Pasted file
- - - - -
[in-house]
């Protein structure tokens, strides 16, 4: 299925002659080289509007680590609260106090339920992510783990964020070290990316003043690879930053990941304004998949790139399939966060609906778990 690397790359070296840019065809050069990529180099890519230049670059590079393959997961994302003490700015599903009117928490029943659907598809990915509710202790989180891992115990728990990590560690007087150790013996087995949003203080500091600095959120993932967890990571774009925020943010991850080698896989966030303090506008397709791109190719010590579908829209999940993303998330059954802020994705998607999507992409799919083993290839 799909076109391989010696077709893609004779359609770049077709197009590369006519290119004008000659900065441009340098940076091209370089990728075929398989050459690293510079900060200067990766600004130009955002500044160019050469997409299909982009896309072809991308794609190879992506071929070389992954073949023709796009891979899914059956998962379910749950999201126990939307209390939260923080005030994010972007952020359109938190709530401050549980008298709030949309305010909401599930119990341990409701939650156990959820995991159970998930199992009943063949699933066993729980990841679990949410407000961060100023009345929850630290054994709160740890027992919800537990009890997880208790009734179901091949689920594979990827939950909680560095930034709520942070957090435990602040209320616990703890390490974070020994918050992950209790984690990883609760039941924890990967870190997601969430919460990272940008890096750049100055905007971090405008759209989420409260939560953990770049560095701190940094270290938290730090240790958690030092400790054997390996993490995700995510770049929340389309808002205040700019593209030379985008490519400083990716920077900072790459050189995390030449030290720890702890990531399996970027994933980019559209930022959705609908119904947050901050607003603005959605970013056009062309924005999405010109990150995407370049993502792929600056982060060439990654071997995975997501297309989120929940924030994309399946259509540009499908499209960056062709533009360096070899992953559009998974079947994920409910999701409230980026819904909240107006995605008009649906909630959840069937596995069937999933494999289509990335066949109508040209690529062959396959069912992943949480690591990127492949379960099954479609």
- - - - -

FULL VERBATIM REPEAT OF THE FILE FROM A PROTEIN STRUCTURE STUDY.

[in-house]
């Protein structure tokens, strides 16, 4: 299925002659080289509007680590609260106090339920992510783990964020070290990316003043690879930053990941304004998949790139399939966060609906778990 690397790359070296840019065809050069990529180099890519230049670059590079393959997961994302003490700015599903009117928490029943659907598809990915509710202790989180891992115990728990990590560690007087150790013996087995949003203080500091600095959120993932967890990571774009925020943010991850080698896989966030303090506008397709791109190719010590579908829209999940993303998330059954802020994705998607999507992409799919083993290839 799909076109391989010696077709893609004779359609770049077709197009590369006519290119004008000659900065441009340098940076091209370089990728075929398989050459690293510079900060200067990766600004130009955002500044160019050469997409299909982009896309072809991308794609190879992506071929070389992954073949023709796009891979899914059956998962379910749950999201126990939307209390939260923080005030994010972007952020359109938190709530401050549980008298709030949309305010909401599930119990341990409701939650156990959820995991159970998930199992009943063949699933066993729980990841679990949410407000961060100023009345929850630290054994709160740890027992919800537990009890997880208790009734179901091949689920594979990827939950909680560095930034709520942070957090435990602040209320616990703890390490974070020994918050992950209790984690990883609760039941924890990967870190997601969430919460990272940008890096750049100055905007971090405008759209989420409260939560953990770049560095701190940094270290938290730090240790958690030092400790054997390996993490995700995510770049929340389309808002205040700019593209030379985008490519400083990716920077900072790459050189995390030449030290720890702890990531399996970027994933980019559209930022959705609908119904947050901050607003603005959605970013056009062309924005999405010109990150995407370049993502792929600056982060060439990654071997995975997501297309989120929940924030994309399946259509540009499908499209960056062709533009360096070899992953559009998974079947994920409910999701409230980026819904909240107006995605008009649906909630959840069937596995069937999933494999289509990335066949109508040209690529062959396959069912992943949480690591990127492949379960099954479609």